LF It’s always changing, and I don’t love that fact, I’m not great with change. My work life also is super mixed up with my social life because I’m a work-at-home freelancer and that’s very confusing to me also because that keeps changing. My parents moved a few months ago and I had to block out time in my calendar to emotionally support them and see them a lot. If I have a book too, that’s also a big shift in the calendar. I can’t avoid social things the way someone would if they had a 9–5 and just say, “I’m sorry, I just can’t help from Monday through Friday, I can only help on the weekends.” I just can’t do that. Right now, I’m on a book tour, so it’s a totally different schedule. I’m doing a talk or a social thing or an airplane flight or several of the above every day. Jewish holidays also—and those are bolded, I mark them on my Google Calendar the same color as the book talks because to me they’re the same thing. But I guess in a more normal time, I hope to reserve three days each week for New Yorker cartoons because I don’t like to rush myself with those. I think they’re much funnier and much more fun to make if one has time to wander and think and not have one’s brain crowded with other things. Realistically, I probably actually give myself just two days a week for the New Yorker cartoons, sometimes less. Sometimes I reuse old cartoons, which makes me feel really bad. And then I do a lot of freelance. I also am always working on a book in some format. Either it’s close to finished and I’m revising it, or it’s not a thing yet and I’m trying to come up with it, which are really different processes. When a book is really underway, I like to be always at home at my desk when I’m working on it. I like to keep that time separate from the freelance time. When it’s a new book, I like to mix it up with everything, I like to be outdoors. I do as much work as I can outdoors or on trains or in cafes. I like to watch people. I hate to be talked to, I love to watch people. [SWB laughs] That’s my ideal place to be.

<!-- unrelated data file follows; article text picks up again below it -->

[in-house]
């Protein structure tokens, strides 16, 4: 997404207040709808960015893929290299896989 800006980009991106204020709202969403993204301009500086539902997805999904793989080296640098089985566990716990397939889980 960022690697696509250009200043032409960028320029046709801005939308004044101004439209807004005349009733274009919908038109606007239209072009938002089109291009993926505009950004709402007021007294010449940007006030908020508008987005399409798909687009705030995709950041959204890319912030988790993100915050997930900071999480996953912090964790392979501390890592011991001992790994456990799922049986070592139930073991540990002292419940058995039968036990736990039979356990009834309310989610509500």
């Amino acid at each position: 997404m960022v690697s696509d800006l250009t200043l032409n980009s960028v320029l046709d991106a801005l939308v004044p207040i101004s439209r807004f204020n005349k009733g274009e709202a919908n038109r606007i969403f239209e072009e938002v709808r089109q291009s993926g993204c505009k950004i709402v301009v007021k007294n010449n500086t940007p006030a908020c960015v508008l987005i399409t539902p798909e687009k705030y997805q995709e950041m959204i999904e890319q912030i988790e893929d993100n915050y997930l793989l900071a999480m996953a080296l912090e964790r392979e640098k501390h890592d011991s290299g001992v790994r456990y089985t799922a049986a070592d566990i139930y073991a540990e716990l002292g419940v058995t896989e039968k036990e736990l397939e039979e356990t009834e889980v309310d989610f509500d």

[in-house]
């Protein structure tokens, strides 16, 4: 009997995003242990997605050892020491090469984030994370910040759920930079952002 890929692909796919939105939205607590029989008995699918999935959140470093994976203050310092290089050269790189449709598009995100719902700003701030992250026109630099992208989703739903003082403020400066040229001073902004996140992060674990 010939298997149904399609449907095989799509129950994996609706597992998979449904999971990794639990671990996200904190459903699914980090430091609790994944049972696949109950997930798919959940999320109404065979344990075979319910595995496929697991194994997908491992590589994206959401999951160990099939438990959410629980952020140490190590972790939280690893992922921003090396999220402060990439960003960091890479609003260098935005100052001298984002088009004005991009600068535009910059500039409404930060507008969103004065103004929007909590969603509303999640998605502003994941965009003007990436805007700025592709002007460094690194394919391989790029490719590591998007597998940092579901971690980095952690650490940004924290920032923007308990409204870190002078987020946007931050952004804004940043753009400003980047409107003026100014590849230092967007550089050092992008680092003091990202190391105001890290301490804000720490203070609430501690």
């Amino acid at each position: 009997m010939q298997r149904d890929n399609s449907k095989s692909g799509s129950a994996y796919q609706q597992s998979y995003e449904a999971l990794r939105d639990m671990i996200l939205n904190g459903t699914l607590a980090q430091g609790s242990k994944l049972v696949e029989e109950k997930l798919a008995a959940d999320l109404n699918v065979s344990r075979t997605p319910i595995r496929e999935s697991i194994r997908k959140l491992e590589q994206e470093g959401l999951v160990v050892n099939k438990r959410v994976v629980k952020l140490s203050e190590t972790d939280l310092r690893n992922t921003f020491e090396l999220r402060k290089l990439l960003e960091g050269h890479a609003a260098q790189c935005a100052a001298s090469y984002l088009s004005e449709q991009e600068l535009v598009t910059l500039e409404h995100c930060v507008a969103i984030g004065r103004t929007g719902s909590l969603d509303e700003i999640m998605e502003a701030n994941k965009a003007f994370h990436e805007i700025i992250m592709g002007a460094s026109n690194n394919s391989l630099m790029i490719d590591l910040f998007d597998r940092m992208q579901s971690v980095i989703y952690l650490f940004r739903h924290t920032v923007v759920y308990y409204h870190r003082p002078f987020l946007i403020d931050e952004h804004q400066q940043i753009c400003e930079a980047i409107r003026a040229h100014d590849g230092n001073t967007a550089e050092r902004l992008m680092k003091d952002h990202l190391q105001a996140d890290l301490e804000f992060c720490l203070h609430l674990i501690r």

KL Yeah, I understand that a lot. I want to ask about your last book actually. It was a graphic memoir titled Passing for Human. What was happening in your life that made you want to write a memoir?
LF I think it didn’t start out as a memoir. It started out as a kind of comic strip about a women who has unknowingly lost her shadow a long time and the shadow comes back, and the woman doesn’t realize it’s her shadow. She thinks it’s a prospective roommate and it’s kind of a sitcom kind of thing. Then I just couldn’t think of any jokes for the sitcom. It’s so obvious that there’s such a sad, real story under there, and all the jokes kind of fell into a black hole and I finally investigated where the sadness was from and I realized I felt I had lost something when I was maybe thirteen with puberty. I learned how to not be strange at that point, but it was really at the expense of losing what I called my true self. I think what I was trying to do was find the most universal, so that it became less personal. But it’s still pretty personal and there’s a lot there about my mom also. I think it’s complicated how she feels about it and that’s always a big burden to carry when you’re making creative work if you’ve brought someone else’s feelings into it.